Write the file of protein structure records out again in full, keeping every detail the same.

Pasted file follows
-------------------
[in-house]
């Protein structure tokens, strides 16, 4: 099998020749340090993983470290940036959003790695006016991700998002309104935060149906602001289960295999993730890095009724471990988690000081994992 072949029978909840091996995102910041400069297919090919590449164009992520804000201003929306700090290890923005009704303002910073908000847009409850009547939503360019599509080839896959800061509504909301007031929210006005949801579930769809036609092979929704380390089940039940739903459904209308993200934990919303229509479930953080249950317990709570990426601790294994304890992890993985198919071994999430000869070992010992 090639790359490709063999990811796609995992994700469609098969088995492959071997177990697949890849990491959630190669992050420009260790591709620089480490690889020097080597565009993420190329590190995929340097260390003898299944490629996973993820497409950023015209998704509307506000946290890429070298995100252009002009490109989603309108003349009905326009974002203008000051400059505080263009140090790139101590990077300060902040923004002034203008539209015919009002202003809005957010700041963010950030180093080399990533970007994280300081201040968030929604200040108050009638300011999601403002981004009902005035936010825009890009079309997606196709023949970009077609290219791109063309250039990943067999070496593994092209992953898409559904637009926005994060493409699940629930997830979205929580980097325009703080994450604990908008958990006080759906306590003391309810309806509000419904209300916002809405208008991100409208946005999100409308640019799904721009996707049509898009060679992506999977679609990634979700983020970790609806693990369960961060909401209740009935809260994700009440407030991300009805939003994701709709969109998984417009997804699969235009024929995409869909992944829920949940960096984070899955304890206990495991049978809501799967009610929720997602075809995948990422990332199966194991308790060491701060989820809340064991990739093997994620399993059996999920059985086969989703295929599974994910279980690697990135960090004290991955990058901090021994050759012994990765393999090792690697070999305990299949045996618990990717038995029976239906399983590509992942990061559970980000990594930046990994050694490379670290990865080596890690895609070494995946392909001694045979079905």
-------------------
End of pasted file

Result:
[in-house]
């Protein structure tokens, strides 16, 4: 099998020749340090993983470290940036959003790695006016991700998002309104935060149906602001289960295999993730890095009724471990988690000081994992 072949029978909840091996995102910041400069297919090919590449164009992520804000201003929306700090290890923005009704303002910073908000847009409850009547939503360019599509080839896959800061509504909301007031929210006005949801579930769809036609092979929704380390089940039940739903459904209308993200934990919303229509479930953080249950317990709570990426601790294994304890992890993985198919071994999430000869070992010992 090639790359490709063999990811796609995992994700469609098969088995492959071997177990697949890849990491959630190669992050420009260790591709620089480490690889020097080597565009993420190329590190995929340097260390003898299944490629996973993820497409950023015209998704509307506000946290890429070298995100252009002009490109989603309108003349009905326009974002203008000051400059505080263009140090790139101590990077300060902040923004002034203008539209015919009002202003809005957010700041963010950030180093080399990533970007994280300081201040968030929604200040108050009638300011999601403002981004009902005035936010825009890009079309997606196709023949970009077609290219791109063309250039990943067999070496593994092209992953898409559904637009926005994060493409699940629930997830979205929580980097325009703080994450604990908008958990006080759906306590003391309810309806509000419904209300916002809405208008991100409208946005999100409308640019799904721009996707049509898009060679992506999977679609990634979700983020970790609806693990369960961060909401209740009935809260994700009440407030991300009805939003994701709709969109998984417009997804699969235009024929995409869909992944829920949940960096984070899955304890206990495991049978809501799967009610929720997602075809995948990422990332199966194991308790060491701060989820809340064991990739093997994620399993059996999920059985086969989703295929599974994910279980690697990135960090004290991955990058901090021994050759012994990765393999090792690697070999305990299949045996618990990717038995029976239906399983590509992942990061559970980000990594930046990994050694490379670290990865080596890690895609070494995946392909001694045979079905």